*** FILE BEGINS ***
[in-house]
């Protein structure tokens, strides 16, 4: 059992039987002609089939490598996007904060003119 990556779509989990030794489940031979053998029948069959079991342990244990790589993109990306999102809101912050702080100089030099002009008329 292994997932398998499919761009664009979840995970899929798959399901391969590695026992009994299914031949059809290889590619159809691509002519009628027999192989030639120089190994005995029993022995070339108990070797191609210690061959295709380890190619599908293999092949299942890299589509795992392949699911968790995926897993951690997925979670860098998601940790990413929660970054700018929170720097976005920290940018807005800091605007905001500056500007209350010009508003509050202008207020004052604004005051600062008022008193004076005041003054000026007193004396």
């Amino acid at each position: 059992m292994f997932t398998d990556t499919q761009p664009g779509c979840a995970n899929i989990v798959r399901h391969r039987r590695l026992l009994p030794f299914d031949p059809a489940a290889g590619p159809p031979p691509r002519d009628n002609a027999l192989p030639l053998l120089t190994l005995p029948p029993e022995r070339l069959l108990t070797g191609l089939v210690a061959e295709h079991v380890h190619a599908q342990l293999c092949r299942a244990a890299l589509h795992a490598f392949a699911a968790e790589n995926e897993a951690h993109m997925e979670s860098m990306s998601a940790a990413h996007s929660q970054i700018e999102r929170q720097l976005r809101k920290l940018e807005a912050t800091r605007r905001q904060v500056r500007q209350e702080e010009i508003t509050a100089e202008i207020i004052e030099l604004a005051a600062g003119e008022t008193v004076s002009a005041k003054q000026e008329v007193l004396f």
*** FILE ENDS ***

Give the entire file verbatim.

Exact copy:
[in-house]
């Protein structure tokens, strides 16, 4: 059992039987002609089939490598996007904060003119 990556779509989990030794489940031979053998029948069959079991342990244990790589993109990306999102809101912050702080100089030099002009008329 292994997932398998499919761009664009979840995970899929798959399901391969590695026992009994299914031949059809290889590619159809691509002519009628027999192989030639120089190994005995029993022995070339108990070797191609210690061959295709380890190619599908293999092949299942890299589509795992392949699911968790995926897993951690997925979670860098998601940790990413929660970054700018929170720097976005920290940018807005800091605007905001500056500007209350010009508003509050202008207020004052604004005051600062008022008193004076005041003054000026007193004396």
């Amino acid at each position: 059992m292994f997932t398998d990556t499919q761009p664009g779509c979840a995970n899929i989990v798959r399901h391969r039987r590695l026992l009994p030794f299914d031949p059809a489940a290889g590619p159809p031979p691509r002519d009628n002609a027999l192989p030639l053998l120089t190994l005995p029948p029993e022995r070339l069959l108990t070797g191609l089939v210690a061959e295709h079991v380890h190619a599908q342990l293999c092949r299942a244990a890299l589509h795992a490598f392949a699911a968790e790589n995926e897993a951690h993109m997925e979670s860098m990306s998601a940790a990413h996007s929660q970054i700018e999102r929170q720097l976005r809101k920290l940018e807005a912050t800091r605007r905001q904060v500056r500007q209350e702080e010009i508003t509050a100089e202008i207020i004052e030099l604004a005051a600062g003119e008022t008193v004076s002009a005041k003054q000026e008329v007193l004396f």